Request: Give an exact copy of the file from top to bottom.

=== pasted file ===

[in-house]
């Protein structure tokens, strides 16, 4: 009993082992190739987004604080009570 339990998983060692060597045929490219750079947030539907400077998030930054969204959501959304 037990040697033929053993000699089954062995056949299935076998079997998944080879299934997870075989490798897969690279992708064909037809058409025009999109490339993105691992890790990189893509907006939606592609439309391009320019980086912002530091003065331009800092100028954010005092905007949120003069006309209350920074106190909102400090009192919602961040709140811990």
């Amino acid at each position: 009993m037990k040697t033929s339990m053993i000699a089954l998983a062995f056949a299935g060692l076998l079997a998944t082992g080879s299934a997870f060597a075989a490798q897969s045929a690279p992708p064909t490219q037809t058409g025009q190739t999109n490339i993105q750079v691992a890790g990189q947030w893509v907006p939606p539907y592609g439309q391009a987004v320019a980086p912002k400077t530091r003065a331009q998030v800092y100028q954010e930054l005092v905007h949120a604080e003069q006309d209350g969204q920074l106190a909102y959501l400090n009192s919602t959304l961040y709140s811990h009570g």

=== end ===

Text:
[in-house]
């Protein structure tokens, strides 16, 4: 009993082992190739987004604080009570 339990998983060692060597045929490219750079947030539907400077998030930054969204959501959304 037990040697033929053993000699089954062995056949299935076998079997998944080879299934997870075989490798897969690279992708064909037809058409025009999109490339993105691992890790990189893509907006939606592609439309391009320019980086912002530091003065331009800092100028954010005092905007949120003069006309209350920074106190909102400090009192919602961040709140811990």
């Amino acid at each position: 009993m037990k040697t033929s339990m053993i000699a089954l998983a062995f056949a299935g060692l076998l079997a998944t082992g080879s299934a997870f060597a075989a490798q897969s045929a690279p992708p064909t490219q037809t058409g025009q190739t999109n490339i993105q750079v691992a890790g990189q947030w893509v907006p939606p539907y592609g439309q391009a987004v320019a980086p912002k400077t530091r003065a331009q998030v800092y100028q954010e930054l005092v905007h949120a604080e003069q006309d209350g969204q920074l106190a909102y959501l400090n009192s919602t959304l961040y709140s811990h009570g």